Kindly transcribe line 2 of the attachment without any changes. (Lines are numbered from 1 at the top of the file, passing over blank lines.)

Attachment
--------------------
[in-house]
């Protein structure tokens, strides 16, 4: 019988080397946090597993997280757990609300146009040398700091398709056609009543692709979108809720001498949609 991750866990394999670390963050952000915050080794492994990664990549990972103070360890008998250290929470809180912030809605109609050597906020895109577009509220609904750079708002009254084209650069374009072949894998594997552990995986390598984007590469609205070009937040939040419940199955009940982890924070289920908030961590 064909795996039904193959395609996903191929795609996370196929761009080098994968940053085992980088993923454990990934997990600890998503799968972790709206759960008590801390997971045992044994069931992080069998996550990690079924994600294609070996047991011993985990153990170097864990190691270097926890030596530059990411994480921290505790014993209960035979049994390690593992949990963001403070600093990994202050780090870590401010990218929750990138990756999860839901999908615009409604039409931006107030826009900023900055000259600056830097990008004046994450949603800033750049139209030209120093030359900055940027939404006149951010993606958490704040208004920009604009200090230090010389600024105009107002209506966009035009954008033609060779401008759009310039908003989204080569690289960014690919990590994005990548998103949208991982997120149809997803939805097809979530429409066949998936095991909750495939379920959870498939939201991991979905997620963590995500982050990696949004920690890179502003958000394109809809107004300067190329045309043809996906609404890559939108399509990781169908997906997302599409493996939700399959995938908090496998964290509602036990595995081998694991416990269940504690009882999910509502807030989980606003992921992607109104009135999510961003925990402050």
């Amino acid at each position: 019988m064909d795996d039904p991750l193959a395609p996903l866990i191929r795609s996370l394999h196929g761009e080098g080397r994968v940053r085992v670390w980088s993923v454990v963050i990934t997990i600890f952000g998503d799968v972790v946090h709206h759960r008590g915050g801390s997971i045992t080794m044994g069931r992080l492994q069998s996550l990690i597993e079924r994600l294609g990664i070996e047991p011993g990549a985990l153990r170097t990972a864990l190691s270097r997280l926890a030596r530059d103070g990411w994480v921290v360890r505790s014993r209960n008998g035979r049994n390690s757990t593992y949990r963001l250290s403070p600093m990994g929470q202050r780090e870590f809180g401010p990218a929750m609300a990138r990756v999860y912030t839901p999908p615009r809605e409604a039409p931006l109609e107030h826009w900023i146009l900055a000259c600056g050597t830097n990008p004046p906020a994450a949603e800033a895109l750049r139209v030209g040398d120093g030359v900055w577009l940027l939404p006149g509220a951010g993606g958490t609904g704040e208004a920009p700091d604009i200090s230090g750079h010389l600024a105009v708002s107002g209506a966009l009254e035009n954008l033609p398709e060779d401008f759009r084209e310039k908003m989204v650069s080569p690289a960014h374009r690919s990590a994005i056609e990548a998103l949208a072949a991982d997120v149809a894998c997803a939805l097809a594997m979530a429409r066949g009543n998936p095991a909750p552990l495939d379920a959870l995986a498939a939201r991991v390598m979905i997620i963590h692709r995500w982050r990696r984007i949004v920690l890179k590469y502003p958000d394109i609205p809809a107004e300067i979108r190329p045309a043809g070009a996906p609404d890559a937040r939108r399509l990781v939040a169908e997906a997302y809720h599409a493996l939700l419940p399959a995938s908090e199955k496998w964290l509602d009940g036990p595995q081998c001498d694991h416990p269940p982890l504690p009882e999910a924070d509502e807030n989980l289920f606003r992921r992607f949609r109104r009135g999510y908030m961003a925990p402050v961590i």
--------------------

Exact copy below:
């Protein structure tokens, strides 16, 4: 019988080397946090597993997280757990609300146009040398700091398709056609009543692709979108809720001498949609 991750866990394999670390963050952000915050080794492994990664990549990972103070360890008998250290929470809180912030809605109609050597906020895109577009509220609904750079708002009254084209650069374009072949894998594997552990995986390598984007590469609205070009937040939040419940199955009940982890924070289920908030961590 064909795996039904193959395609996903191929795609996370196929761009080098994968940053085992980088993923454990990934997990600890998503799968972790709206759960008590801390997971045992044994069931992080069998996550990690079924994600294609070996047991011993985990153990170097864990190691270097926890030596530059990411994480921290505790014993209960035979049994390690593992949990963001403070600093990994202050780090870590401010990218929750990138990756999860839901999908615009409604039409931006107030826009900023900055000259600056830097990008004046994450949603800033750049139209030209120093030359900055940027939404006149951010993606958490704040208004920009604009200090230090010389600024105009107002209506966009035009954008033609060779401008759009310039908003989204080569690289960014690919990590994005990548998103949208991982997120149809997803939805097809979530429409066949998936095991909750495939379920959870498939939201991991979905997620963590995500982050990696949004920690890179502003958000394109809809107004300067190329045309043809996906609404890559939108399509990781169908997906997302599409493996939700399959995938908090496998964290509602036990595995081998694991416990269940504690009882999910509502807030989980606003992921992607109104009135999510961003925990402050």